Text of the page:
how to manage your life, and your time, for greater happiness and clarity
Dr Jess says: While mental health is slowly becoming something that more people are comfortable with discussing, for others, it still brings feelings of shame that they can’t cope with the pressures of everyday life. But feeling this way is common, with as many as 74% of people feeling this way at some point in their life, according to the Mental Health Foundation1.
Life has ups and downs for us all. But I have found that for myself and my patients, making a plan to deal with issues and facing up to them is the first step towards feeling better. It can feel easier to avoid our problems and procrastinate, but just small, simple steps, taken at a pace that you can manage, can help to make you feel better and move through the overwhelm to a happier and more positive frame of mind.
If we aren’t feeling great about our life, it becomes easy to procrastinate and find excuses and reasons not to do things. Little by little, things can start to slip and we can find ourselves struggling to keep on top of everything. This creates a chain reaction, where we feel guilty about not doing the basics and because we feel bad, our motivation decreases. It can be a downward spiral for many and can, in some cases, lead to depression.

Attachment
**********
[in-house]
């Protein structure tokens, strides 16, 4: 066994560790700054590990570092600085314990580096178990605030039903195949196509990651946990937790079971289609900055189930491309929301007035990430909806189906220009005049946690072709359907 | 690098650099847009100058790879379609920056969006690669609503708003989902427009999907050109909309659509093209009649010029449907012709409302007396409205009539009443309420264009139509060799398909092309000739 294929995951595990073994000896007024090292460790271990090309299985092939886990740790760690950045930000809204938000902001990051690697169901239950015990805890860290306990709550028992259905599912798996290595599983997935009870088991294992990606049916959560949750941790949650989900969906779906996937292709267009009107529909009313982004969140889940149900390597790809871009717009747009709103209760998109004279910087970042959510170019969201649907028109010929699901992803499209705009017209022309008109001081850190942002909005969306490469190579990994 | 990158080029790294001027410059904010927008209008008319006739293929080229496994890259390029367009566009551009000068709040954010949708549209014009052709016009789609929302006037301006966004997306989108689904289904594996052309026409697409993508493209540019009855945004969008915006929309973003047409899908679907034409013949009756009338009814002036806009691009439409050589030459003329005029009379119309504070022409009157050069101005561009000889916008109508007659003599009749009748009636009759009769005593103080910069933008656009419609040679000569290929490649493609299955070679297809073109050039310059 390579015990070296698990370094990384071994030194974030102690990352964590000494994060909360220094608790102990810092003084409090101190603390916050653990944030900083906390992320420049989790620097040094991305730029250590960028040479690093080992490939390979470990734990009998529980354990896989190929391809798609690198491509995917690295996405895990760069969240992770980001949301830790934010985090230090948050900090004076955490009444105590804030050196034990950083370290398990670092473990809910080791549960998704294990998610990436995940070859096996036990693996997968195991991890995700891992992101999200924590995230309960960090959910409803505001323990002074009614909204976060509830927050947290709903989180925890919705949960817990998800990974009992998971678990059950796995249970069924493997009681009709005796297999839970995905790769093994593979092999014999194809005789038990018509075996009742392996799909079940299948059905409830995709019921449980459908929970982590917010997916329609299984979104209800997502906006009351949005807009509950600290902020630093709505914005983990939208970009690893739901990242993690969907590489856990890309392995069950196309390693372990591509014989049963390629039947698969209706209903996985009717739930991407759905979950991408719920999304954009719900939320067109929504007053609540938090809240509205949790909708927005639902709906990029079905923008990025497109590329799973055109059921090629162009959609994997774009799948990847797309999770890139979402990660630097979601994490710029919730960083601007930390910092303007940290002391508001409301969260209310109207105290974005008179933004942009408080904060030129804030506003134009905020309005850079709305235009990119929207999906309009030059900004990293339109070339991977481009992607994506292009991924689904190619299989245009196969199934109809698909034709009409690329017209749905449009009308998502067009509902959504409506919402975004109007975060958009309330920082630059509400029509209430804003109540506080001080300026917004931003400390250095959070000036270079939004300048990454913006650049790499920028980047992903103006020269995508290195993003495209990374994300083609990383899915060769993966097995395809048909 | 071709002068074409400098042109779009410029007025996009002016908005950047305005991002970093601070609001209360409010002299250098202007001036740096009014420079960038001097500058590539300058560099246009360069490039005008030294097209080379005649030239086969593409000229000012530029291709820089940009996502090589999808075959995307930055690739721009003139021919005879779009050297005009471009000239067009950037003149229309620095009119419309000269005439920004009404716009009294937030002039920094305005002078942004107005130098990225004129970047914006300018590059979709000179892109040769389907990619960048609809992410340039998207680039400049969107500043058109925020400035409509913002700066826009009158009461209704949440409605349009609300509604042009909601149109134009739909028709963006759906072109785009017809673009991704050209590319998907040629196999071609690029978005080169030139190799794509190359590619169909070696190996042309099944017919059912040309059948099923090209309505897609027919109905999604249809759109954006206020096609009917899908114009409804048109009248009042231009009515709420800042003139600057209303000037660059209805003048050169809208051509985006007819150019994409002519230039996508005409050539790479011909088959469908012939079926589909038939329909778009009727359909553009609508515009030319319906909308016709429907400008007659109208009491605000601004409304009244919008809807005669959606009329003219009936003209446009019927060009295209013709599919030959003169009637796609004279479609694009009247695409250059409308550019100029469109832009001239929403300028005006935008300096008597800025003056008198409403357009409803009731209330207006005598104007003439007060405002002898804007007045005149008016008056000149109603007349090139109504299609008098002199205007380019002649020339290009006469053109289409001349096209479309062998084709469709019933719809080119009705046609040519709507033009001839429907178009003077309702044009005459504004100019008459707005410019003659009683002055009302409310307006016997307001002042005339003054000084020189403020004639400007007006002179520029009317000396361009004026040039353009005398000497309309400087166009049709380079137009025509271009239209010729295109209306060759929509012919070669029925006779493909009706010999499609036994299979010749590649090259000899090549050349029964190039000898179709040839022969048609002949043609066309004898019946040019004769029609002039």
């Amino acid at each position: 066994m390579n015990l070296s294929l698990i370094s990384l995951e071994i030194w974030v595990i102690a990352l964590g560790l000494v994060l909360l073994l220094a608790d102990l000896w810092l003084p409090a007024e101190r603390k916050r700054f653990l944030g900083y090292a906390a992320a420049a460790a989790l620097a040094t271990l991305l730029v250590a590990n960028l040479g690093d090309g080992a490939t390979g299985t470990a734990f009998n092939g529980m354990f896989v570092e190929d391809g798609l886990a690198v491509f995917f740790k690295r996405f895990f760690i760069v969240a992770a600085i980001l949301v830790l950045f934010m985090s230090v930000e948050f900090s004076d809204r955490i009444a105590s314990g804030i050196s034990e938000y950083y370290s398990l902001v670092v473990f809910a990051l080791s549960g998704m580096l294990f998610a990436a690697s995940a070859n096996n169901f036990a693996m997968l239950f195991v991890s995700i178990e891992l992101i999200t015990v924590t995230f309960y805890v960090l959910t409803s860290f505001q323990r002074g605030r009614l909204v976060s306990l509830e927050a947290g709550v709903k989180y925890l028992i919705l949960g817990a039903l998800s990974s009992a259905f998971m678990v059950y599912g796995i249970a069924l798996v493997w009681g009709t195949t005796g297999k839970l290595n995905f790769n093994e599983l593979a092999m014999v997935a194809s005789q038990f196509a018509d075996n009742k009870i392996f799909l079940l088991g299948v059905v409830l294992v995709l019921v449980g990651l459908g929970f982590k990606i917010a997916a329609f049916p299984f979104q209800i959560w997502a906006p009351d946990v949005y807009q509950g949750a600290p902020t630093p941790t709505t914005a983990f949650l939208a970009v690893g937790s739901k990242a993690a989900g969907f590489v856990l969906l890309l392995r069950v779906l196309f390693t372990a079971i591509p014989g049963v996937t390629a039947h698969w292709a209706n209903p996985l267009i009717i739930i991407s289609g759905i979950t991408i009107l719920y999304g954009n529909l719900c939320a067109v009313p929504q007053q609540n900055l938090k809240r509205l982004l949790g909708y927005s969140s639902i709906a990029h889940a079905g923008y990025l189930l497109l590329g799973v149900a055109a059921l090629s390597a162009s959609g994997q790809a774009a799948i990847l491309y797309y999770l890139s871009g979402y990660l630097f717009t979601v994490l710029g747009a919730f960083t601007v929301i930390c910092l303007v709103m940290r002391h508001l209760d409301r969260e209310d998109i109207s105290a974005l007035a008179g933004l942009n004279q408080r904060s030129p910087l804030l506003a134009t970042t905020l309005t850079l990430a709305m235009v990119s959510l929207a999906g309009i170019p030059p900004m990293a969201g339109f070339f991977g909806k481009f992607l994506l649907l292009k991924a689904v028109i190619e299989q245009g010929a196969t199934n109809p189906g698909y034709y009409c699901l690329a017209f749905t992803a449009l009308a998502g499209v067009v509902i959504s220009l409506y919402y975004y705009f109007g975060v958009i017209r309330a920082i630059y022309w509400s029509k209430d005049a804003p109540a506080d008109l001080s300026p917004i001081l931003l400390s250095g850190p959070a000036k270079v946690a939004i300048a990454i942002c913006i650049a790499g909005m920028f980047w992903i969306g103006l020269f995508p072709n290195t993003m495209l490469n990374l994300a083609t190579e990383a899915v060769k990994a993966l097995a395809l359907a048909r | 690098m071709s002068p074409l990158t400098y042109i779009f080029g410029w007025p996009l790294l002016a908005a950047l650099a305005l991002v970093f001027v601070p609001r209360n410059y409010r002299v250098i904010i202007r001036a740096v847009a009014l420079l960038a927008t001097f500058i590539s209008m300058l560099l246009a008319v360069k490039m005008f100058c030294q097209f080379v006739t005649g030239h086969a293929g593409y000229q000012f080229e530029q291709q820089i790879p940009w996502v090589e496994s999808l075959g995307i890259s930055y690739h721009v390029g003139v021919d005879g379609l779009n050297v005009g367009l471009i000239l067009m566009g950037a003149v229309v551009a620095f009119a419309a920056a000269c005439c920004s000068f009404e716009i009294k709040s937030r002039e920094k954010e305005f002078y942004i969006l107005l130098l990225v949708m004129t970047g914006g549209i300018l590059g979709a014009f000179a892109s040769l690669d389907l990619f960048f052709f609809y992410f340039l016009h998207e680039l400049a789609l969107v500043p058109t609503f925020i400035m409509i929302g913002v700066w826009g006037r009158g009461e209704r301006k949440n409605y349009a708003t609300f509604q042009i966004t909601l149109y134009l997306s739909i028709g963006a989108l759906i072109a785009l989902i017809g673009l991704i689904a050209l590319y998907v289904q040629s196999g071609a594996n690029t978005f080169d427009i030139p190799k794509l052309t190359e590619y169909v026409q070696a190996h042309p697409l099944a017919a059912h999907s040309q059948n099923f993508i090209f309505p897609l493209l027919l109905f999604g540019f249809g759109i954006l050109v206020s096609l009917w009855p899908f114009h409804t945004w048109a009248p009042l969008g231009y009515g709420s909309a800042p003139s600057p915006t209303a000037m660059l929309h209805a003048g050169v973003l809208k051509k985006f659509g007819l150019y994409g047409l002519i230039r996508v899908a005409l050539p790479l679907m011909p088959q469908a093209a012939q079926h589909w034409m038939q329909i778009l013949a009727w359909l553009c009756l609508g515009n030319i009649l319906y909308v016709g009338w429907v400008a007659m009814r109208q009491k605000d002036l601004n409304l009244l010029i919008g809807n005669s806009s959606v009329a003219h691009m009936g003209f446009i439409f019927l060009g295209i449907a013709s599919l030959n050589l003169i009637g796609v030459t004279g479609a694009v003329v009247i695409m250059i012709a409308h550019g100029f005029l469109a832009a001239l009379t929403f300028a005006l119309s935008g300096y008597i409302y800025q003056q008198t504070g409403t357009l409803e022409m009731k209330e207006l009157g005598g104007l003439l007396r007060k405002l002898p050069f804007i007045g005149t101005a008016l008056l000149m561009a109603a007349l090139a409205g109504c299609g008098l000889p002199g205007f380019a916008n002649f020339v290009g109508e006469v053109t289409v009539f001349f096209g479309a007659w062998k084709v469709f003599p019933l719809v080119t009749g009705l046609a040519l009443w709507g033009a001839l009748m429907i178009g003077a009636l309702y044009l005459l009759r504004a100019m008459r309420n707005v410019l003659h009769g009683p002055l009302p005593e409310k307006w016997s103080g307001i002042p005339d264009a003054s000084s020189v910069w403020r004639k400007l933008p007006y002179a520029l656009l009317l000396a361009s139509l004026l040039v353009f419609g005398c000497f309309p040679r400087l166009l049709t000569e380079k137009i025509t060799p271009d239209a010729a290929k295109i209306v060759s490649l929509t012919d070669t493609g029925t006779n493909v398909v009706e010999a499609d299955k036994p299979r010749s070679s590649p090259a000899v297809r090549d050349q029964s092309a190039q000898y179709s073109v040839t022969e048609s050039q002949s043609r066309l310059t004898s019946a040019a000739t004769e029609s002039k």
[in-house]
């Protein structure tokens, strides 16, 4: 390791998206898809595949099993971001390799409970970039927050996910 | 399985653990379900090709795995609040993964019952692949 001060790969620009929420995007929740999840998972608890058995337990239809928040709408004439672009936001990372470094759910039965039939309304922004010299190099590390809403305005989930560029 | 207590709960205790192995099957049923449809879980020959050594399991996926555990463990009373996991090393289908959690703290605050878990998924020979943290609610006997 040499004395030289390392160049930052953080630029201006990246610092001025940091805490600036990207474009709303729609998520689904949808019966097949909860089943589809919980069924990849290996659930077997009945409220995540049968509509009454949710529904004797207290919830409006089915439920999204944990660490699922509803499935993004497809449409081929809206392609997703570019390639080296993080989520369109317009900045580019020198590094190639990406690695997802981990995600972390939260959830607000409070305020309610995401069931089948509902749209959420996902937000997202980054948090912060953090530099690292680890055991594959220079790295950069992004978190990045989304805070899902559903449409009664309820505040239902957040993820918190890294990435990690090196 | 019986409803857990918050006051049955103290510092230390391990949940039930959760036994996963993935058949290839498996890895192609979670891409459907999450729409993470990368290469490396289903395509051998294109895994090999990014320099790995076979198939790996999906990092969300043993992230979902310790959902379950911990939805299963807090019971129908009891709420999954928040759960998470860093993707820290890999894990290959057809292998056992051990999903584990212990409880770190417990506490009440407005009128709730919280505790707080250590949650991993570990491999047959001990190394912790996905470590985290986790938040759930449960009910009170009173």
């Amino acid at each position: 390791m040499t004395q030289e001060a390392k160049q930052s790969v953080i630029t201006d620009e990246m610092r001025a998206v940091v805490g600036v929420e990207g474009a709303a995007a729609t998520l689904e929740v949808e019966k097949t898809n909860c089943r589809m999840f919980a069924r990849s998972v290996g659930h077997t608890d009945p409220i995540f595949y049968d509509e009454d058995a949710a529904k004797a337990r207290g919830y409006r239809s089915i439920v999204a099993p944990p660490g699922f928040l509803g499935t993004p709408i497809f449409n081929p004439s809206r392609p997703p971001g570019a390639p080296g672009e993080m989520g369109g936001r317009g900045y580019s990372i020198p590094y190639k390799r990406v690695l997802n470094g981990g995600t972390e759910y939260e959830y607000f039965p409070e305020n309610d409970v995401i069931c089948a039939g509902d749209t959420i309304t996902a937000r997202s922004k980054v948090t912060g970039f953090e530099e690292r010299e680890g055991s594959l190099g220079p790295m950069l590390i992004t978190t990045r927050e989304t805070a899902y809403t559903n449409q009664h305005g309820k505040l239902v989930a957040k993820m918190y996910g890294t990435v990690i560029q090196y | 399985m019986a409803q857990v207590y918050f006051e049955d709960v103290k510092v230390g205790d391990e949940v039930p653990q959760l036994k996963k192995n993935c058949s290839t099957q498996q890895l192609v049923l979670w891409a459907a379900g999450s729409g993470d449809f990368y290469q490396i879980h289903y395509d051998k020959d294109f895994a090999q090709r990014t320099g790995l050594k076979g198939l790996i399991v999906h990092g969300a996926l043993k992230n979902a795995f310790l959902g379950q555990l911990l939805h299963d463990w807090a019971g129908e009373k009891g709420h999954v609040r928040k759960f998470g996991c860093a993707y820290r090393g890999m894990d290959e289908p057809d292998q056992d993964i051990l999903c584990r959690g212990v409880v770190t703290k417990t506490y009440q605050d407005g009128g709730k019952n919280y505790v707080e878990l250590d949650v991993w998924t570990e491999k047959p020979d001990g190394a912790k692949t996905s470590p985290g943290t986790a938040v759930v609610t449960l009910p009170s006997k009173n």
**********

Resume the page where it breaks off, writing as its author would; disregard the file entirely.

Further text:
Of course, sometimes there are reasons for us to slip into this cycle of procrastination. Unexpected events, like the loss of a job or the breakdown of a relationship or the death of a loved one can be a trigger for us to feel that life is hopeless and for us to struggle to keep on top of things.
In other cases, procrastination can be a step into feelings of stress, anxiety and depression and come from multiple, cumulative causes.2 If you feel that what you are experiencing goes beyond procrastination, it is important to see a medical practitioner to ensure that you are not experiencing depression, which should be addressed as a primary issue.
Things that can trigger…
- Mental health statistics: stress
- Beutel ME, Klein EM, Aufenanger S, et al. Procrastination, Distress and Life Satisfaction across the Age Range – A German Representative Community Study. PLoS One. 2016;11(2):e0148054. Published 2016 Feb 12. doi:10.1371/journal.pone.0148054